the Expression Problem and its solutions - [PROGRAMMING]
zen at freedbms.net
Sat Oct 27 04:36:48 PDT 2018
On Wed, Oct 10, 2018 at 01:25:43PM +1100, Zenaan Harkness wrote:
> Enter the White Knight, Clojure, with syntax so powerful only Lisp
> dialects raise their heads in a collective superiority sneer.
> (Observing Java's predicates and other such Lisp wanna be syntax,
> it's rather fugly IMEHO.)
God's one and only son's programming language. The alpha and the
omega of conceptual reisms, the ultimate well for "mundane language
of the du jour" enhancements and new features, the unassailable,
maximally minimal, ultimately flexible in its sublime simplicity, the
inherently superior and every other superlative a humble language
such as English could even imagine...
... or ... well, actually yes, it's all these things and more, a
mathematically pure mind expanding logical construct of meta syntax
for the construction of logical constructs - so serenely ...
List just does that to you … draws out superlatives.
Well someone noticed this trait and ... attempts ... to call it out,
before falling smack into the same problem.
Woe be ye who enter here, into a twisty little maze of ye own
creation from fundaments so bracketingly voluptuous and enticingly
paleo, one wonders ... ah, one wonders ... oh firetruck it! Just
read it already:
How Lisp Became God's Own Programming Language
Languages 14 Oct 2018
… Wouldn’t it be great if you could convince everyone that your new
language had divine powers? But how would you even do that? How
does a programming language come to be known as a font of hidden
How did Lisp get to be this way?
Theory A: The Axiomatic Language
John McCarthy, Lisp’s creator, did not originally intend for Lisp
to be an elegant distillation of the principles of computation.
But, after one or two fortunate insights and a series of
refinements, that’s what Lisp became. Paul Graham—we will talk
about him some more later—has written that, with Lisp, McCarthy
“did for programming something like what Euclid did for
geometry.”(2) People might see a deeper meaning in Lisp because
McCarthy built Lisp out of parts so fundamental that it is hard to
say whether he invented it or discovered it.
[ You didn't -really- think an article poking fun at Lisp's Godly
status could get away from such superlatives? :D ]
… In 1960, McCarthy published his famous paper on Lisp called
“Recursive Functions of Symbolic Expressions and Their Computation
by Machine.” By that time, the language had been pared down to such
a degree that McCarthy realized he had the makings of “an elegant
mathematical system” and not just another programming language.(13)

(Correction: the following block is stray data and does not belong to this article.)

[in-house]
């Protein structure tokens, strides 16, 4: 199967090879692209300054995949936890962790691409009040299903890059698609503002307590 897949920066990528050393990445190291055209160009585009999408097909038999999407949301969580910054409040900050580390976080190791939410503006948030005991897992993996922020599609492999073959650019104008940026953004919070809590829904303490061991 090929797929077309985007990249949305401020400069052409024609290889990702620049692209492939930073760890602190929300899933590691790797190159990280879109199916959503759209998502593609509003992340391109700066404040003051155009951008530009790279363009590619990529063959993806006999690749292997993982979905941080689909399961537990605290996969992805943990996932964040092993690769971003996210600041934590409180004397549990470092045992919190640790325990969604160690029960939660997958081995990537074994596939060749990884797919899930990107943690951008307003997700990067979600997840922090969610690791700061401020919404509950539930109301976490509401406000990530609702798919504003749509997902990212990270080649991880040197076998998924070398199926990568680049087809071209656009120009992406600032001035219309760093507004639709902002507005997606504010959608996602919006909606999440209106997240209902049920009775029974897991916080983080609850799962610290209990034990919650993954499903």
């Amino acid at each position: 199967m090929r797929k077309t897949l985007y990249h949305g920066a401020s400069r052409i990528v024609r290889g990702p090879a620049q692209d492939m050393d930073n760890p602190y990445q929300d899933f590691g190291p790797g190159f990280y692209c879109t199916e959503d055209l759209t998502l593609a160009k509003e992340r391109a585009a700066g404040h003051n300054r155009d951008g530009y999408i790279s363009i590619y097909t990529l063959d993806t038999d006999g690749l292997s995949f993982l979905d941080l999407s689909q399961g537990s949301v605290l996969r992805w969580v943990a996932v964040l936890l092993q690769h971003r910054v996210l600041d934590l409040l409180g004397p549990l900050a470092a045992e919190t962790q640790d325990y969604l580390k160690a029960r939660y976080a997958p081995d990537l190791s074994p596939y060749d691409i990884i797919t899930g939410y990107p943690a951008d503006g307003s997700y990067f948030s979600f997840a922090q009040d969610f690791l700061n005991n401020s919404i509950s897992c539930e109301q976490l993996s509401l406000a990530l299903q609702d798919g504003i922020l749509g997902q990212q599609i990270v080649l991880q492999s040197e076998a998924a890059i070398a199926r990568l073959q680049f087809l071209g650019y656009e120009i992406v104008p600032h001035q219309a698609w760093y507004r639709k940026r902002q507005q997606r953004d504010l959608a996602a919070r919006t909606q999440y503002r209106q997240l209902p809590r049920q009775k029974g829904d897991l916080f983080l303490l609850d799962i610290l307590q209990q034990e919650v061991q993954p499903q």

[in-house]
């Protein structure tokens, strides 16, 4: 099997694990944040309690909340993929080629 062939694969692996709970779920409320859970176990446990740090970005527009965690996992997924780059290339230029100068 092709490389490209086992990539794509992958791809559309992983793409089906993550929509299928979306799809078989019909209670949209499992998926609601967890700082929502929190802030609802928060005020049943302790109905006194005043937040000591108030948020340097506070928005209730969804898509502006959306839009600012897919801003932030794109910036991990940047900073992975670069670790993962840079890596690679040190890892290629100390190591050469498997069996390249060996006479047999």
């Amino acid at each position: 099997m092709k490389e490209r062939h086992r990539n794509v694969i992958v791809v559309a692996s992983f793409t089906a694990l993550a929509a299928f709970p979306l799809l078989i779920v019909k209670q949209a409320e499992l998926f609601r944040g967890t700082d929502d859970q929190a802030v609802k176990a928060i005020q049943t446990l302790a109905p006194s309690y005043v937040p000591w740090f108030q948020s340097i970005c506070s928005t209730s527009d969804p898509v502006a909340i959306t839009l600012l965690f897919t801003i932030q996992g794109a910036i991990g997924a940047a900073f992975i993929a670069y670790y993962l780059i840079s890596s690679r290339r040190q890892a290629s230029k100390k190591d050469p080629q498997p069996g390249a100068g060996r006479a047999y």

He later wrote that the many simplifications that had been made to
Lisp turned it “into a way of describing computable functions much
neater than the Turing machines or the general recursive
definitions used in recursive function theory.”(14) In his paper,
he therefore presented Lisp both as a working programming language
and as a formalism for studying the behavior of recursive
… That Lisp can be specified by such a small sequence of basic
rules no doubt contributes to its mystique. Graham has called
McCarthy’s paper an attempt to “axiomatize computation.”(15)
Theory B: Machine of the Future
… The Symbolics 3600 cost $110,000 in 1983.16 So most people could
only marvel at the power of Lisp machines and the wizardry of their
Lisp-writing operators from afar.
Theory C: Learn to Program
… In 1985, MIT professors Harold Abelson and Gerald Sussman, along
with Sussman’s wife, Julie Sussman, published a textbook called
Structure and Interpretation of Computer Programs. The textbook
introduced readers to programming using the language Scheme, a
dialect of Lisp. …
SICP took Lisp and showed how it could be used to illustrate deep,
almost philosophical concepts in the art of computer programming.
Those concepts were general enough that any language could have
been used, but SICP’s authors chose Lisp. As a result, Lisp’s
reputation was augmented by the notoriety of this bizarre and
brilliant book, which has intrigued generations of programmers (and
also become a very strange meme).
Lisp had always been “McCarthy’s elegant formalism”; now it was
also “that language that teaches you the hidden secrets of
and on it goes...
PS: Found courtesy LWN Brief items: https://lwn.net/Articles/768154/
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